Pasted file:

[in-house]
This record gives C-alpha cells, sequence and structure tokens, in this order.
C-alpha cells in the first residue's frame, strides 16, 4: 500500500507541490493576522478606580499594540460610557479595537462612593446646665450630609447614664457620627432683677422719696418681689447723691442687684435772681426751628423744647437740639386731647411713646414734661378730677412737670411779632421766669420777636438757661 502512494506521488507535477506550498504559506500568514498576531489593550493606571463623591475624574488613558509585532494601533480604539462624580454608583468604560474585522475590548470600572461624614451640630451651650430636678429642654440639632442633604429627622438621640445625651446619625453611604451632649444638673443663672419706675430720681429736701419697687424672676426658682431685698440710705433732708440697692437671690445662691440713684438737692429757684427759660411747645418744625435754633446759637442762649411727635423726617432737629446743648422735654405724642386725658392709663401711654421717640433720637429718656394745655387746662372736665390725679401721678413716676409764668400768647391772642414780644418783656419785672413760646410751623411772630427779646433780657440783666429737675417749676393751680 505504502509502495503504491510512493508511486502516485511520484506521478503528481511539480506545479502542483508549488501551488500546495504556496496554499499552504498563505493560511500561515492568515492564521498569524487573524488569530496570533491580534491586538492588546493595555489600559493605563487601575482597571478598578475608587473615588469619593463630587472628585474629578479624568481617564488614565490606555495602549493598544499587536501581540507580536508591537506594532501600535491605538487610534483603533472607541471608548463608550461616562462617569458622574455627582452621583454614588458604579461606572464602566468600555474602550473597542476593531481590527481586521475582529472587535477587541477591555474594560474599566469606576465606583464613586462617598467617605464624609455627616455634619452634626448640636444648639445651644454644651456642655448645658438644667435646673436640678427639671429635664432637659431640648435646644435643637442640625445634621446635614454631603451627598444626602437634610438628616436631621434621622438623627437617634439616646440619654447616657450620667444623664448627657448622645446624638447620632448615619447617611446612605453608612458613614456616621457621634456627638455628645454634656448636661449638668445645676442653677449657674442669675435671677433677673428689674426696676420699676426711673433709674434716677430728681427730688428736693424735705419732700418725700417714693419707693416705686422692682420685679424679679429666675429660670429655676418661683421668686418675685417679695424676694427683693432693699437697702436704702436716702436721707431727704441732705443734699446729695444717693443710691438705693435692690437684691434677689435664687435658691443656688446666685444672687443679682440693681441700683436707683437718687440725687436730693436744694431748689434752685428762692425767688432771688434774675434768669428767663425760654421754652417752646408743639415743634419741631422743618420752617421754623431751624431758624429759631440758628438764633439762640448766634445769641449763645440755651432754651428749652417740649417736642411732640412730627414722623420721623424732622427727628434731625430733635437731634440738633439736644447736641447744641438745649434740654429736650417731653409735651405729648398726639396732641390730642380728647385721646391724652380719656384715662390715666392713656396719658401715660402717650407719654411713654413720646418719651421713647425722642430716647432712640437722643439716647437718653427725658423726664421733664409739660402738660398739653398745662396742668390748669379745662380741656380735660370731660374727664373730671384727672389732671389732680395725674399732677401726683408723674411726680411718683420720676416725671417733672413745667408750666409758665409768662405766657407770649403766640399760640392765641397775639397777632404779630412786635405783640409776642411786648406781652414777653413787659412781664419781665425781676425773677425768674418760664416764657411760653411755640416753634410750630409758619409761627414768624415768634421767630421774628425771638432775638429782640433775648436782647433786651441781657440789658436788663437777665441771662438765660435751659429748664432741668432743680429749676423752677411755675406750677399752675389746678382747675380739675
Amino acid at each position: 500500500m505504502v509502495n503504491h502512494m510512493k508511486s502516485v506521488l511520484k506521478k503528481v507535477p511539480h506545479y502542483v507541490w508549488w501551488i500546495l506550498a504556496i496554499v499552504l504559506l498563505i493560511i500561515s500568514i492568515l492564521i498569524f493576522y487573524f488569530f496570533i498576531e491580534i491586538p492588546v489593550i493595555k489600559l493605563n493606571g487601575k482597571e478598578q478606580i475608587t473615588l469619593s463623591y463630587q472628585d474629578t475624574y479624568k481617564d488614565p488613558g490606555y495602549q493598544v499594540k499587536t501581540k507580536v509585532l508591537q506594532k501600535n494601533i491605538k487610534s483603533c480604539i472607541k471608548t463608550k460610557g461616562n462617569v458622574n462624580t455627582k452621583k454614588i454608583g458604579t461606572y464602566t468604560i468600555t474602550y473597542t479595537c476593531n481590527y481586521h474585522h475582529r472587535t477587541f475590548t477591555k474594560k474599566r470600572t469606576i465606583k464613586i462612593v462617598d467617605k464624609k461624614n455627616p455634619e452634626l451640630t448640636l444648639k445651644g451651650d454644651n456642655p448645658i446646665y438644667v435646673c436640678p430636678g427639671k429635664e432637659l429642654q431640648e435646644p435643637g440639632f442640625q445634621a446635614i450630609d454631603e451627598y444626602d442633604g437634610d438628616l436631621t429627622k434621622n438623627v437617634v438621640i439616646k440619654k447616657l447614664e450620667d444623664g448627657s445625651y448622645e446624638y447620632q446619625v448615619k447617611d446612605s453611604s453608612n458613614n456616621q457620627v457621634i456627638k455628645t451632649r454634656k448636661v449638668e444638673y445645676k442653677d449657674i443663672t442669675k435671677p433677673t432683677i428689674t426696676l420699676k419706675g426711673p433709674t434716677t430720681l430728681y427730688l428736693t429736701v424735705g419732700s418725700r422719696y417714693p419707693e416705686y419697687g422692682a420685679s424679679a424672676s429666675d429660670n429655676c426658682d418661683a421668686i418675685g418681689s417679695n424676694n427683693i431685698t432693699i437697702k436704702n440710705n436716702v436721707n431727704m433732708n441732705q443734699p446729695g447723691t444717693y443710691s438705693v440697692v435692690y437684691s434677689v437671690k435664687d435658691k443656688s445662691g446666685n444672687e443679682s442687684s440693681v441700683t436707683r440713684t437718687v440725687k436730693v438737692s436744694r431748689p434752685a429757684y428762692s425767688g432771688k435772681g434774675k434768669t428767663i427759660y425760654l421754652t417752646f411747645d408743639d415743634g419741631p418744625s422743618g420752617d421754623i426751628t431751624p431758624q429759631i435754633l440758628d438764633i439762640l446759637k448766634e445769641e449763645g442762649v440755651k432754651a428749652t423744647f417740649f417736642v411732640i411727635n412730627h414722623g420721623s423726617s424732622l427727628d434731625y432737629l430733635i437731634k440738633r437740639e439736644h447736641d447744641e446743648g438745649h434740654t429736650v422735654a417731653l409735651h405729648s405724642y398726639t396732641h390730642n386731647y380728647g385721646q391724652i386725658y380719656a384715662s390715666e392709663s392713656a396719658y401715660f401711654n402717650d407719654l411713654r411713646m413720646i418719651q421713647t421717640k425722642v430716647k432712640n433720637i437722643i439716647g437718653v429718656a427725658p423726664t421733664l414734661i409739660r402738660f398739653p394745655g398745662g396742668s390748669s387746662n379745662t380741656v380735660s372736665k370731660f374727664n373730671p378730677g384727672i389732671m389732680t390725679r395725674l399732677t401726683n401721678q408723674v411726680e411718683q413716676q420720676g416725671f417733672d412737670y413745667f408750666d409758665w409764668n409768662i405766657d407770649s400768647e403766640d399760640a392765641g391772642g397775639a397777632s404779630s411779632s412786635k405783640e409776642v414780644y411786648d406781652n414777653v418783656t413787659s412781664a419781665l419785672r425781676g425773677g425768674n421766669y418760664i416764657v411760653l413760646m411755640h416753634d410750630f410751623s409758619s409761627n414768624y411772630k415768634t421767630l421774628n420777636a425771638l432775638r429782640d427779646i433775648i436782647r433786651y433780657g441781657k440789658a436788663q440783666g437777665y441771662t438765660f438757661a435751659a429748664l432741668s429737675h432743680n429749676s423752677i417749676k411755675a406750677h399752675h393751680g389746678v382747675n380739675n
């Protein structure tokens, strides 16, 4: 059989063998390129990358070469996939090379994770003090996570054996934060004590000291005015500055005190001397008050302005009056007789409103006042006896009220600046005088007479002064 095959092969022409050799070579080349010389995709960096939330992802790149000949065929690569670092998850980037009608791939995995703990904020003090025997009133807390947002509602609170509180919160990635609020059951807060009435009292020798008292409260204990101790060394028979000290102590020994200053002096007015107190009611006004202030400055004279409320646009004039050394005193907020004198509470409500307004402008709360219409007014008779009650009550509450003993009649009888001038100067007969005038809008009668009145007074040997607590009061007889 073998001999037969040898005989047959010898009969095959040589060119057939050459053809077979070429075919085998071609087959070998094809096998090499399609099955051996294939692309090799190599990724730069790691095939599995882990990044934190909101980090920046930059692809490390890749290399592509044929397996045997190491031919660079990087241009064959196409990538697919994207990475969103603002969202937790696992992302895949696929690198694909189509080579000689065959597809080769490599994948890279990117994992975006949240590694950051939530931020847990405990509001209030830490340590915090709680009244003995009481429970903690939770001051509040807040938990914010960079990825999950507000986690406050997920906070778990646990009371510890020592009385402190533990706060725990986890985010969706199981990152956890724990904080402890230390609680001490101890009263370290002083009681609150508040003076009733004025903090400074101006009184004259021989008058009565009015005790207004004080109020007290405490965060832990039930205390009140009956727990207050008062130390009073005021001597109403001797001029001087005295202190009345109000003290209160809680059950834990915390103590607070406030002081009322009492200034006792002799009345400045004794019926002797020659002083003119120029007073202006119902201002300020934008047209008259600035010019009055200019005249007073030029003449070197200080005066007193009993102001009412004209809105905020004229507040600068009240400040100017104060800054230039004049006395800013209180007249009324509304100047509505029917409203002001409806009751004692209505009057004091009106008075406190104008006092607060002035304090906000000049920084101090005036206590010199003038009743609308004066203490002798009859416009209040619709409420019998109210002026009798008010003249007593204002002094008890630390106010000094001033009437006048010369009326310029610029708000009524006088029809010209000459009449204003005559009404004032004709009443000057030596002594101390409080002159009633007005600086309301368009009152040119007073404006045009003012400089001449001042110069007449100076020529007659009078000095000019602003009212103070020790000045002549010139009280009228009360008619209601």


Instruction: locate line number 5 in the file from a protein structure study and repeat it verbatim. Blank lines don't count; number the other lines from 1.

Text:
């Protein structure tokens, strides 16, 4: 059989063998390129990358070469996939090379994770003090996570054996934060004590000291005015500055005190001397008050302005009056007789409103006042006896009220600046005088007479002064 095959092969022409050799070579080349010389995709960096939330992802790149000949065929690569670092998850980037009608791939995995703990904020003090025997009133807390947002509602609170509180919160990635609020059951807060009435009292020798008292409260204990101790060394028979000290102590020994200053002096007015107190009611006004202030400055004279409320646009004039050394005193907020004198509470409500307004402008709360219409007014008779009650009550509450003993009649009888001038100067007969005038809008009668009145007074040997607590009061007889 073998001999037969040898005989047959010898009969095959040589060119057939050459053809077979070429075919085998071609087959070998094809096998090499399609099955051996294939692309090799190599990724730069790691095939599995882990990044934190909101980090920046930059692809490390890749290399592509044929397996045997190491031919660079990087241009064959196409990538697919994207990475969103603002969202937790696992992302895949696929690198694909189509080579000689065959597809080769490599994948890279990117994992975006949240590694950051939530931020847990405990509001209030830490340590915090709680009244003995009481429970903690939770001051509040807040938990914010960079990825999950507000986690406050997920906070778990646990009371510890020592009385402190533990706060725990986890985010969706199981990152956890724990904080402890230390609680001490101890009263370290002083009681609150508040003076009733004025903090400074101006009184004259021989008058009565009015005790207004004080109020007290405490965060832990039930205390009140009956727990207050008062130390009073005021001597109403001797001029001087005295202190009345109000003290209160809680059950834990915390103590607070406030002081009322009492200034006792002799009345400045004794019926002797020659002083003119120029007073202006119902201002300020934008047209008259600035010019009055200019005249007073030029003449070197200080005066007193009993102001009412004209809105905020004229507040600068009240400040100017104060800054230039004049006395800013209180007249009324509304100047509505029917409203002001409806009751004692209505009057004091009106008075406190104008006092607060002035304090906000000049920084101090005036206590010199003038009743609308004066203490002798009859416009209040619709409420019998109210002026009798008010003249007593204002002094008890630390106010000094001033009437006048010369009326310029610029708000009524006088029809010209000459009449204003005559009404004032004709009443000057030596002594101390409080002159009633007005600086309301368009009152040119007073404006045009003012400089001449001042110069007449100076020529007659009078000095000019602003009212103070020790000045002549010139009280009228009360008619209601």